2.12.16

Reading the Highland Villager #169

 [Basically the problem is that the best source of Saint Paul streets & sidewalks news is the Highland Villager, a very fine and historical newspaper. This wouldn't be a problem, except that its not available online. You basically have to live in or frequent Saint Paul to read it. Until this newspaper goes online, sidewalk information must be set free. See also: Three Reasons Why I Re-Blog the Highland Villager.] 

Headline: City unveils plan for redeveloping Ford site with businesses, multifamily housing, new parks and streets
Author: Jane McClure

Short short version: A city planning task force has come up with concrete ideas for the massive site that was once a old truck factory employing thousands of people. The plan envisions 4,000 housing units, 1,5000 jobs, and $20 million in new annual property tax revenue for the city. The plan includes a street grid, different zoning categories that range in height and density, decreasing as you go closer to the river [and things like stormwater features]. It will still be about 5 years until development is actually open for business. There will be a woonerf. Article includes a small map. [The plan is actually really good. It will be interes4ting to see what the developer proposal looks like once the property is actually sold in a year or two.]


Headline: City envisions over 40 acres for parks, recreation on Ford site
Author: Jane McClure

Short short version: Around the housing will be a "public realm" with trees, green space, water feature, and ballfields. They will not necessarily be in the official parks department. Quote from neighbor: "Are we assuming there'll be just senior citizens or millennials living there?" [[The lack of] Kids today.] There will be a "public square-type park" and a bike path.


Headline: Potential routes for Riverview transit narrowed
Author: Jane McClure

Short short version: A potential transit line between downtown and the airport is not going to be planned along the CP main line from downtown or Shepard Road. [Good because both these routes lacked a key ingredient for transit: people.] Neighbors are concerned about traffic and parking. Quote form planner: "[there is] a constituency that is very clearly against rail or a dedicated guideway." [This is true and also depressing. Hm, I wonder what people who actually take transit think? There are still lots of options on the table along W7th Street and the CP spur, in mixed traffic or dedicated ROW. Surprisingly, the "hybrid" mixed-traffic then CP-spur route has very competitive route timing with the dedicated ROW W7th route option, primarily because of the higher speed potential and clearer ROW on the CP spur past the Schmidt Brewery.] The route should go through or skip the Ford site, and might or might not have grade-separated rail connections through Minneapolis to the Blue Line. It will be either be light rail, a modern streetcar, or a bus. [The next step is to see what the ridership and cost estimates turn out to be, and then we can make an actually informed decision.]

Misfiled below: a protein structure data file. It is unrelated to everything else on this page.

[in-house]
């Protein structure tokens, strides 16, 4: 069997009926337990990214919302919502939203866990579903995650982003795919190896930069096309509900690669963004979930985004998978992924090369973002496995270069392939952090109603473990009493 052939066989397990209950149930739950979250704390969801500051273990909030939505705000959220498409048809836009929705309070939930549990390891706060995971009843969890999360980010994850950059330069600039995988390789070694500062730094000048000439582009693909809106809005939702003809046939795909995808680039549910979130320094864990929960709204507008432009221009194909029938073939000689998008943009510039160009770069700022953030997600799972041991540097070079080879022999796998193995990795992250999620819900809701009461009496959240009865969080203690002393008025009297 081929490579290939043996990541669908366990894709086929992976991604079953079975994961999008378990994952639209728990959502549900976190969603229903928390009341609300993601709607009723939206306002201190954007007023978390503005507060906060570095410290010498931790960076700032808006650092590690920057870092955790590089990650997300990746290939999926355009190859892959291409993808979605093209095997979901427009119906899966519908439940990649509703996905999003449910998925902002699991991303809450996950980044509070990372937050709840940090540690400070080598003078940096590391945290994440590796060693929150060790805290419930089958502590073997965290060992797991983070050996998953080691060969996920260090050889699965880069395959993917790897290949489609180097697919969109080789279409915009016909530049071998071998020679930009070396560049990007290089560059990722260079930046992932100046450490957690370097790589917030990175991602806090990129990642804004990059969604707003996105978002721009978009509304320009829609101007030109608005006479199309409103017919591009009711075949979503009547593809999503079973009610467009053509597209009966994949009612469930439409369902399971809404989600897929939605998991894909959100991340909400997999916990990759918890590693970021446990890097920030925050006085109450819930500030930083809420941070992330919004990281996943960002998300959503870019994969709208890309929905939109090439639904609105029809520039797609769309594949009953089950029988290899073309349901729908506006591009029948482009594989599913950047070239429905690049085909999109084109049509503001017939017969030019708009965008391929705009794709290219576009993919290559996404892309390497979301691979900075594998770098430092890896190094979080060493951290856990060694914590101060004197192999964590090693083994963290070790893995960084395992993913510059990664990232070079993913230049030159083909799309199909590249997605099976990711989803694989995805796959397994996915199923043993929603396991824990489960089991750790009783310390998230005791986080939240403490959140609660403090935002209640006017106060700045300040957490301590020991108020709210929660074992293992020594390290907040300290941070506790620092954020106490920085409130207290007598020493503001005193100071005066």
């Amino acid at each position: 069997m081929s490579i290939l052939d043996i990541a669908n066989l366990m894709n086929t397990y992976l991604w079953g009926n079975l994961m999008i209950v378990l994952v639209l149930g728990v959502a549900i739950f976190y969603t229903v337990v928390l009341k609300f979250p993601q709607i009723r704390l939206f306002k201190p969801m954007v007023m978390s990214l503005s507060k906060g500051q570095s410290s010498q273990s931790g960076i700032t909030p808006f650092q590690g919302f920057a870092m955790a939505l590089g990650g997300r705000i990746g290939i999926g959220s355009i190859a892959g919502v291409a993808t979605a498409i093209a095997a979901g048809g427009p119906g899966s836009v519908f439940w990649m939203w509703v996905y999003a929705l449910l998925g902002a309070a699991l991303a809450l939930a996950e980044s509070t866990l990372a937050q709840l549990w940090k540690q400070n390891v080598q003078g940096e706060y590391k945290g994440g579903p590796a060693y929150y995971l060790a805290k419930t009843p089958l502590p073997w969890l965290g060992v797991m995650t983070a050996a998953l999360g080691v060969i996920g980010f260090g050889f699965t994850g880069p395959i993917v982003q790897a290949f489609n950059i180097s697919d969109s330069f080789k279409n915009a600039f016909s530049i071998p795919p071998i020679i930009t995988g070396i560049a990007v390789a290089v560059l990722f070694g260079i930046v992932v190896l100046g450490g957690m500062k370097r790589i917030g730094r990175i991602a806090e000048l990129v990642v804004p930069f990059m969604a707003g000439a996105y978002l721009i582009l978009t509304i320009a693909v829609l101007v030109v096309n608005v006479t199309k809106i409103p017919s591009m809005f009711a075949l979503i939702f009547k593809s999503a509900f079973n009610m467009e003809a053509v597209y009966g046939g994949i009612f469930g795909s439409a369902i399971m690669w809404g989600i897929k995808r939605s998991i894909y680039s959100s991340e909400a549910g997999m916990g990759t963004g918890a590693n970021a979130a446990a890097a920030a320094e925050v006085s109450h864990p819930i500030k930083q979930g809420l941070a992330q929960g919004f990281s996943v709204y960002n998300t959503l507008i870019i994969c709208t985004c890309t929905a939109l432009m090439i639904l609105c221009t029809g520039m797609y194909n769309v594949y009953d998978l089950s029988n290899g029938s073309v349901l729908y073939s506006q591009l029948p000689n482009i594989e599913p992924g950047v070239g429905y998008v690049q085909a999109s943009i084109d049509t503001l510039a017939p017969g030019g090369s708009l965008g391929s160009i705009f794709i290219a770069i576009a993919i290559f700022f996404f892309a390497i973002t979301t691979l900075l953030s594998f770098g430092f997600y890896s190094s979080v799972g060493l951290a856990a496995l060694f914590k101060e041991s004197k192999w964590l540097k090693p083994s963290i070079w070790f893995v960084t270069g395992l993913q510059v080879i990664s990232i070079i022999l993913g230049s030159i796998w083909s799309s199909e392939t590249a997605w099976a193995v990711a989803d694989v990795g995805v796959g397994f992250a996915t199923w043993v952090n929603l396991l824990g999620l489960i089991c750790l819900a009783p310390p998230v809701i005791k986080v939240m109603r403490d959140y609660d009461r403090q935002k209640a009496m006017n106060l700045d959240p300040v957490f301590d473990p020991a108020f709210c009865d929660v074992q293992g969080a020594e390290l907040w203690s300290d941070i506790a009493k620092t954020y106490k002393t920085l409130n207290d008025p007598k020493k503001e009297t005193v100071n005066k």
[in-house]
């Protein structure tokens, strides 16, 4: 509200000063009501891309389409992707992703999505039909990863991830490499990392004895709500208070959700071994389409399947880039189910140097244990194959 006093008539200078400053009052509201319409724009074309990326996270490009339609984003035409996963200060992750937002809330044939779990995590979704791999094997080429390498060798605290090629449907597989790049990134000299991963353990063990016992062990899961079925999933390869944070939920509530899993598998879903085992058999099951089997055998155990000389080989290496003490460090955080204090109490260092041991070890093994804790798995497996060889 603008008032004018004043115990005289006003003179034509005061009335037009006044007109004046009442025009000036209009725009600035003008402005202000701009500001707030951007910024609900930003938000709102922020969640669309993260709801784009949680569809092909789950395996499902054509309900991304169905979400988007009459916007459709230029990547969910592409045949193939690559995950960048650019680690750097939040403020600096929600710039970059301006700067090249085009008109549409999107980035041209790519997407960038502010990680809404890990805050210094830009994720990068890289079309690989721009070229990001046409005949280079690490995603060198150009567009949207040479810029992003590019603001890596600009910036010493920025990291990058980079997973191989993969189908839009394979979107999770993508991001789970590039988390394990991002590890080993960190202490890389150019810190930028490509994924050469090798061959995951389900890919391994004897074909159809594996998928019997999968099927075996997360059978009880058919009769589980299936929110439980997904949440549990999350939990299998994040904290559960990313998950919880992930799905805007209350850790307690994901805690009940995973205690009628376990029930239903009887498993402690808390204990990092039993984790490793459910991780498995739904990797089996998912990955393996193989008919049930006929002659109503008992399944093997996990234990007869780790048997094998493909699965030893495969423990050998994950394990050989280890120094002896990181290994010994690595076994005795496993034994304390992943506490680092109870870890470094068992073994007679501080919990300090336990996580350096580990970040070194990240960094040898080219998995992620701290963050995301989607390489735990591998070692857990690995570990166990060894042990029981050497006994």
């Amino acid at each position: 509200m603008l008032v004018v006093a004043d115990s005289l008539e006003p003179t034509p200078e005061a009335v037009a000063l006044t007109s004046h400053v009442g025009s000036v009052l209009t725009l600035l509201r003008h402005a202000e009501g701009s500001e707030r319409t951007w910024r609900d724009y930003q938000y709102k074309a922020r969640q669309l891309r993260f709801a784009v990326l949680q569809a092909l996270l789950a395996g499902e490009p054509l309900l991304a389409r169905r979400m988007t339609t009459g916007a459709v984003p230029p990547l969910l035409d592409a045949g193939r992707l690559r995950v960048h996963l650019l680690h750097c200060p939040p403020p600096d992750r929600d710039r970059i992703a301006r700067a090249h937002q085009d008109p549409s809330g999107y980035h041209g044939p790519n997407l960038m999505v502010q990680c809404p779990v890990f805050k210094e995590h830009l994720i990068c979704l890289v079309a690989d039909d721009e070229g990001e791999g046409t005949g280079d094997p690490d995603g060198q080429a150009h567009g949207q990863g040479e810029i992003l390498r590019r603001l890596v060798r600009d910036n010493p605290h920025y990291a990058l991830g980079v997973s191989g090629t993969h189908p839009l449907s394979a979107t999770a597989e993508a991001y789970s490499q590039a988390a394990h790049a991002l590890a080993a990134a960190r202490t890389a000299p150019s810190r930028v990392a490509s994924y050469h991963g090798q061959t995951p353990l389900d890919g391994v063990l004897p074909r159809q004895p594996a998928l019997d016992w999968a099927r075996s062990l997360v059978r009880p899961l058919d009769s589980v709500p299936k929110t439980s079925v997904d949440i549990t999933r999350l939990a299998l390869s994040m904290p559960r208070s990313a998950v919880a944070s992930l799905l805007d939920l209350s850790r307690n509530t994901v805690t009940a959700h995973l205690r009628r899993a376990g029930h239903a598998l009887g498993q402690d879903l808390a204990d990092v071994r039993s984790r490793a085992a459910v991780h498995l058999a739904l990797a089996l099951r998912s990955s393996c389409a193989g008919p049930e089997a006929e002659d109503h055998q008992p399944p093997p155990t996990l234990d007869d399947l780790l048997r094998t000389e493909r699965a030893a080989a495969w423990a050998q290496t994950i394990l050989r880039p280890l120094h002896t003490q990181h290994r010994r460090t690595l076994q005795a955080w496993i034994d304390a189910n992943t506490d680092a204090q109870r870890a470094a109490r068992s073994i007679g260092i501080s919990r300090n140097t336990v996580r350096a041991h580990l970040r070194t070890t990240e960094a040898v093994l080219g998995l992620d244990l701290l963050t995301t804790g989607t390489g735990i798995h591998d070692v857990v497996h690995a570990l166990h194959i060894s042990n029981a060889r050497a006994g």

Headline: Public hearings set on proposed 2017 property taxes in St. Paul; Tax increases vary across city with median at $93
Author: Jane McClure

Short short version: Taxes are going up by a margin that seems relatively small compared to other things.


Headline: BZA grants variance for luxury apartments near Union Depot
Author: Jane McClure

Short short version: The Board of Zoning Appeals has approved a variance to build a six-story 70-unit building on a parking lot in Lowertown. There will be 54 parking spaces. The FAR is 5.7, whcih is slightly higher than the zoning limit without a variance. [I think this is the lot with the tree, but it might be the one across the street, but I don't think so.]


Headline: Developer drops plans for St. Clair-Snelling apartments
Author: Jane McClure

Short short version: A company wanted to build a six-story 155-unit apartment building on Snelling [which makes sense given that it's a major street with high-frequency transit service] on the site of a strip mall. There is a study to change the zoning on the site. Developer claims water table factors were an issue in the change in plans. [Weird that it would be a problem here but not for other large buildings along this street or in the area. Article does not mention that neighbors were concerned about traffic, parking, and height, but they certainly were.]


Headline: Federation favors Quarry Farm as name of new West End park
Author: Jane McClure

Short short version: The Victoria Park development off West 7th street is park that might get the name Quarry Farm. [Lovely and charming name there... yikes! Glad they didn't go with Oil Spill Park, Enviornmentally Un-remediable Preserve, or Koch Tank Meadow.]


Headline:  Bennett's to close for spell due to lapse in insurance coverage
Author: Jane McClure

Short short version: A bar and steak house will have to close for ten days because they forgot to fill out paperwork and the City Council is imposing a penalty. There was debate on the council about how long the penalty should be and whether to have it be more flexible. [Whatever. Slap 'em on the wrist, I say. Don't let it happen again.]


Headline: Union Park receives city's blessing for first district plan
Author: Jane McClure

Short short version: A neighborhood group made a plan for things like walkability, bike lanes, development, growth, and neighborhood improvements. [Well done, I say.]



Note: This Highland Villager recap written to the dulcet tunes of Monteverdi's Orfeo.



2 comments:

David said...

The LTE's in this issue were surprisingly tame, guess they were saving the Anti-Porn letter for next issue

Rob said...

Thanks again for the Cliff's Notes version of the Villager!